George Sisler

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George Sisler
George-sisler.jpg
First Baseman
Born: March 24, 1893
Manchester, Ohio
Died: March 26, 1973(1973-03-26) (aged 80)
Richmond Heights, Missouri
Batted: Left Threw: Left
MLB debut
June 28, 1915 for the St. Louis Browns
Last MLB appearance
September 22, 1930 for the Boston Braves
Career statistics
Batting average .340
Hits 2,812
Home runs 102
Runs batted in 1,175
Teams
Career highlights and awards
Awards
Notable achievements
  • Led the league in runs scored: 1922 (134)
  • Led the league in hits: 1920 (257), 1922 (246)
  • Led the league in stolen bases: 1918 (45), 1921 (35), 1922 (51), 1927 (27)
  • 41-game hitting streak in 1922
  • Has all-time MLB record batting average, 600+ at-bats: .407 (1920)
Induction 1939
Vote 85.8% (fourth ballot)

George Harold Sisler (March 24, 1893 – March 26, 1973), nicknamed "Gentleman George" and "Gorgeous George," was an American professional baseball player for 15 seasons, primarily as first baseman with the St. Louis Browns. From 1920 until 2004, Sisler held the Major League Baseball (MLB) record for most hits in a single season. His 1922 season — during which he batted .420, hit safely in a then-record 41 consecutive games, led the American League in hits (246), stolen bases (51), and triples (18), and was, by general consensus, the best fielding first baseman in the game — is considered by many historians to be among the best individual all-around single-season performances in baseball history.[1]

After Sisler retired as a player, he worked as a major league scout and aide. He was on a team of scouts appointed by Branch Rickey to find black players for the Brooklyn Dodgers; the team's work resulted in the signing of Jackie Robinson. Sisler was elected to the Baseball Hall of Fame in 1939.[2] In 1999, he received the eighth-largest number of first base-category votes in fan balloting for the Major League Baseball All-Century Team, and editors at The Sporting News named him 33rd on their list of "Baseball's 100 Greatest Players."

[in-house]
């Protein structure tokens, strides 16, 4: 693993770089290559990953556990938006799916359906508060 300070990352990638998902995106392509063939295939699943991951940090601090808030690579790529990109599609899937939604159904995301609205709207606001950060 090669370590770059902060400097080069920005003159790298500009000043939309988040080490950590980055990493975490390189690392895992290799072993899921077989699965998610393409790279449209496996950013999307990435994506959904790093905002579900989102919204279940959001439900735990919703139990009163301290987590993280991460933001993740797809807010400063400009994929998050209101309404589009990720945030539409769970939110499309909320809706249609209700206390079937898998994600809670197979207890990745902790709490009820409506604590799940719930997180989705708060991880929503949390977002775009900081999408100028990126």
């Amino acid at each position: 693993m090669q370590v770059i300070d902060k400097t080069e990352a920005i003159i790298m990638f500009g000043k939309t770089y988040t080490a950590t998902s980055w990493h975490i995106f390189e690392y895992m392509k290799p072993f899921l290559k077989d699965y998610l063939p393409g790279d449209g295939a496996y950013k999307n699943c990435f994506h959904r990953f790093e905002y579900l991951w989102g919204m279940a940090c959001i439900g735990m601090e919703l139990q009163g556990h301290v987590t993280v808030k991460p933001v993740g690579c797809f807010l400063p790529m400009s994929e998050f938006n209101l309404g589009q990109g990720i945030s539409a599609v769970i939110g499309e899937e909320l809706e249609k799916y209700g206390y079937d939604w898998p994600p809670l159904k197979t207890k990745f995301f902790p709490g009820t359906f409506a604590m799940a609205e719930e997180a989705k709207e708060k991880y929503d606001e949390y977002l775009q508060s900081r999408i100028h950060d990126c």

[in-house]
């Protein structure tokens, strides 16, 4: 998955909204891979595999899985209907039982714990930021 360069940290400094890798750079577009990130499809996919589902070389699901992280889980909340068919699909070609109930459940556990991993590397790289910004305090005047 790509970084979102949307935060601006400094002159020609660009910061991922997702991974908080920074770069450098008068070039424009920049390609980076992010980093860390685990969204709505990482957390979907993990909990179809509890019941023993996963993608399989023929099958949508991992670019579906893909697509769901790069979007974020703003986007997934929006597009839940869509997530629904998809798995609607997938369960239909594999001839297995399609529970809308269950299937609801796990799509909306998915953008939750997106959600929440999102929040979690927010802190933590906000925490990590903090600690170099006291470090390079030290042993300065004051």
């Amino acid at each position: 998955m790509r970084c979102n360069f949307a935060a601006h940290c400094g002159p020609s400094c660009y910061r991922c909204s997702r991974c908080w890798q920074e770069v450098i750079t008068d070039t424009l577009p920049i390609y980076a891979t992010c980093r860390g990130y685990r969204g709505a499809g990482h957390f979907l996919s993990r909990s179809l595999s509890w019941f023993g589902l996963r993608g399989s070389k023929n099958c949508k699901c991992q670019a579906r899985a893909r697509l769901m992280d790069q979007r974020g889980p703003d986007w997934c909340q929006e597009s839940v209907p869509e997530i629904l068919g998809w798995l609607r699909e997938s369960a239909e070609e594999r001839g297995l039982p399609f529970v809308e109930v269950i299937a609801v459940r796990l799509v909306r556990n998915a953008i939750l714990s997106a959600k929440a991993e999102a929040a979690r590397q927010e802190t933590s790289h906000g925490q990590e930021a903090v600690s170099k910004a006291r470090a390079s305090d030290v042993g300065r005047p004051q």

Early life[edit]

Sisler was born in the unincorporated hamlet of Manchester (now part of the city of New Franklin, a suburb of Akron, Ohio[3]). His paternal side ancestors were immigrants from Northern Germany in the middle of 19th century. When he was 14, Sisler moved to Akron to live with his older brother so that he could attend an accredited high school. When Sisler was a high school senior, his brother died of tuberculosis but Sisler was able to move in with a local family and finish school.[4]

In 1911, Sisler signed a contract with the Pittsburgh Pirates to play minor league baseball in the Ohio-Pennsylvania League, but he never played in the league or earned any money. He played college baseball for coach Branch Rickey at the University of Michigan, where he earned a degree in mechanical engineering.[5]

After his graduation from Michigan, Sisler sought legal advice from Rickey about the status of his contract with Pittsburgh. The three-time Vanity Fair All-American had become highly sought-after by major league scouts. Rickey talked to Pittsburgh owner Barney Dreyfuss about releasing Sisler from the contract he had signed as a minor, but Dreyfuss maintained his claim to Sisler. Rickey wrote to the National Commission, baseball's governing body, who ruled that the contract was illegal. Rickey, now managing the St. Louis Browns, signed Sisler to a contract worth $7,400.[5]

Major league career[edit]